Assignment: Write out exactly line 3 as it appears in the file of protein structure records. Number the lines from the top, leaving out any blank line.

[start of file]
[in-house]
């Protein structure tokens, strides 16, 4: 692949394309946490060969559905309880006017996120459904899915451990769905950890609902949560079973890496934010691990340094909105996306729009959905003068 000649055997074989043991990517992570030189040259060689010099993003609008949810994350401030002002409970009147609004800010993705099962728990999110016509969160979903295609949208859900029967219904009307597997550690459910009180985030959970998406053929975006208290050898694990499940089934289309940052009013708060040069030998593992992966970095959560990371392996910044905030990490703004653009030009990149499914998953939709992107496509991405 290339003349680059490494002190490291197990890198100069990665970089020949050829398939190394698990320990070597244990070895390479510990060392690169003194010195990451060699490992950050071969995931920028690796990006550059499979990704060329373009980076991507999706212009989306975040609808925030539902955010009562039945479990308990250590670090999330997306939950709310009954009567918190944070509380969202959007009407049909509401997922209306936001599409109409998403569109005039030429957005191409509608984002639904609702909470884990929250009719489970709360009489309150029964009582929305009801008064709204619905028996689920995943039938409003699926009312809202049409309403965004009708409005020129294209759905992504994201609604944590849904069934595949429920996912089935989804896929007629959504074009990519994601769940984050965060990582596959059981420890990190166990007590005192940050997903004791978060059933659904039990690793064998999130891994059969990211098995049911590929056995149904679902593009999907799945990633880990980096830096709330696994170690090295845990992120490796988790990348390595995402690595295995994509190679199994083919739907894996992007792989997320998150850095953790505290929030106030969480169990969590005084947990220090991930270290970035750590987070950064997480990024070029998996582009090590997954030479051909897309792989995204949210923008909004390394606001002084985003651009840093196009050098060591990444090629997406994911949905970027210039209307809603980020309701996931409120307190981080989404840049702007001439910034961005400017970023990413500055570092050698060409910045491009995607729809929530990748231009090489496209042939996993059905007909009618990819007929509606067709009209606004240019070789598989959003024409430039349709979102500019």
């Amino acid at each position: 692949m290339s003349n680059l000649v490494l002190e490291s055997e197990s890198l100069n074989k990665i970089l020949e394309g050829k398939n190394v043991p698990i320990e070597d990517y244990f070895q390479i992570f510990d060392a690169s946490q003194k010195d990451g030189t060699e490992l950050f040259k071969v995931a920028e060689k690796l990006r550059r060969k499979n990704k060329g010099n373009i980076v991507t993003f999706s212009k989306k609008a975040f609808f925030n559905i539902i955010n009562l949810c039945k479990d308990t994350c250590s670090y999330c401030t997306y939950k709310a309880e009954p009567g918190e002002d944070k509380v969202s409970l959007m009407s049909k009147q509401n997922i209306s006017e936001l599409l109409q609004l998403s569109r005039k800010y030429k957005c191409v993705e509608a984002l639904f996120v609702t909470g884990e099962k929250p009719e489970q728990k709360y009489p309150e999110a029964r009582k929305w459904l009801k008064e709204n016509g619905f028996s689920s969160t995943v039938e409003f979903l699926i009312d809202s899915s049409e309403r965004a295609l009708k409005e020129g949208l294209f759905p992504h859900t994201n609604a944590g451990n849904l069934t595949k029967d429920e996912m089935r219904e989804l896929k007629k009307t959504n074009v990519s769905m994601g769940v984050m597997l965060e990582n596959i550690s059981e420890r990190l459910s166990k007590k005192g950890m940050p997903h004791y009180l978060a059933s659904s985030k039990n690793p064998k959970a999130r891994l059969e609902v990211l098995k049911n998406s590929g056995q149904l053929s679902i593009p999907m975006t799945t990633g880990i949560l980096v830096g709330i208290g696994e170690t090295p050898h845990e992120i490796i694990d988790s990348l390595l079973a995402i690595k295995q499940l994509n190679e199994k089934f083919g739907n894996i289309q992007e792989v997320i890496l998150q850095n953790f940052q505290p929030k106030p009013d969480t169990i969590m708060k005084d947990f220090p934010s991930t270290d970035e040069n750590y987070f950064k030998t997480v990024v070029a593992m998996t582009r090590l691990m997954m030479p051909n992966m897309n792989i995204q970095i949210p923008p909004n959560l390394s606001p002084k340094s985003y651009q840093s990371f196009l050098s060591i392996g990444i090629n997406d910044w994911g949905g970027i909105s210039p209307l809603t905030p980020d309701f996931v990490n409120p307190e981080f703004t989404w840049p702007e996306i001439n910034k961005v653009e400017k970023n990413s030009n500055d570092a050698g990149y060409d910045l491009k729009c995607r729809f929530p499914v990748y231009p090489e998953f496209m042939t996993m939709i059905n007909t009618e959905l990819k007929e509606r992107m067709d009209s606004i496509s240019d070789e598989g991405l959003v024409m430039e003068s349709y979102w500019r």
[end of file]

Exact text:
């Amino acid at each position: 692949m290339s003349n680059l000649v490494l002190e490291s055997e197990s890198l100069n074989k990665i970089l020949e394309g050829k398939n190394v043991p698990i320990e070597d990517y244990f070895q390479i992570f510990d060392a690169s946490q003194k010195d990451g030189t060699e490992l950050f040259k071969v995931a920028e060689k690796l990006r550059r060969k499979n990704k060329g010099n373009i980076v991507t993003f999706s212009k989306k609008a975040f609808f925030n559905i539902i955010n009562l949810c039945k479990d308990t994350c250590s670090y999330c401030t997306y939950k709310a309880e009954p009567g918190e002002d944070k509380v969202s409970l959007m009407s049909k009147q509401n997922i209306s006017e936001l599409l109409q609004l998403s569109r005039k800010y030429k957005c191409v993705e509608a984002l639904f996120v609702t909470g884990e099962k929250p009719e489970q728990k709360y009489p309150e999110a029964r009582k929305w459904l009801k008064e709204n016509g619905f028996s689920s969160t995943v039938e409003f979903l699926i009312d809202s899915s049409e309403r965004a295609l009708k409005e020129g949208l294209f759905p992504h859900t994201n609604a944590g451990n849904l069934t595949k029967d429920e996912m089935r219904e989804l896929k007629k009307t959504n074009v990519s769905m994601g769940v984050m597997l965060e990582n596959i550690s059981e420890r990190l459910s166990k007590k005192g950890m940050p997903h004791y009180l978060a059933s659904s985030k039990n690793p064998k959970a999130r891994l059969e609902v990211l098995k049911n998406s590929g056995q149904l053929s679902i593009p999907m975006t799945t990633g880990i949560l980096v830096g709330i208290g696994e170690t090295p050898h845990e992120i490796i694990d988790s990348l390595l079973a995402i690595k295995q499940l994509n190679e199994k089934f083919g739907n894996i289309q992007e792989v997320i890496l998150q850095n953790f940052q505290p929030k106030p009013d969480t169990i969590m708060k005084d947990f220090p934010s991930t270290d970035e040069n750590y987070f950064k030998t997480v990024v070029a593992m998996t582009r090590l691990m997954m030479p051909n992966m897309n792989i995204q970095i949210p923008p909004n959560l390394s606001p002084k340094s985003y651009q840093s990371f196009l050098s060591i392996g990444i090629n997406d910044w994911g949905g970027i909105s210039p209307l809603t905030p980020d309701f996931v990490n409120p307190e981080f703004t989404w840049p702007e996306i001439n910034k961005v653009e400017k970023n990413s030009n500055d570092a050698g990149y060409d910045l491009k729009c995607r729809f929530p499914v990748y231009p090489e998953f496209m042939t996993m939709i059905n007909t009618e959905l990819k007929e509606r992107m067709d009209s606004i496509s240019d070789e598989g991405l959003v024409m430039e003068s349709y979102w500019r």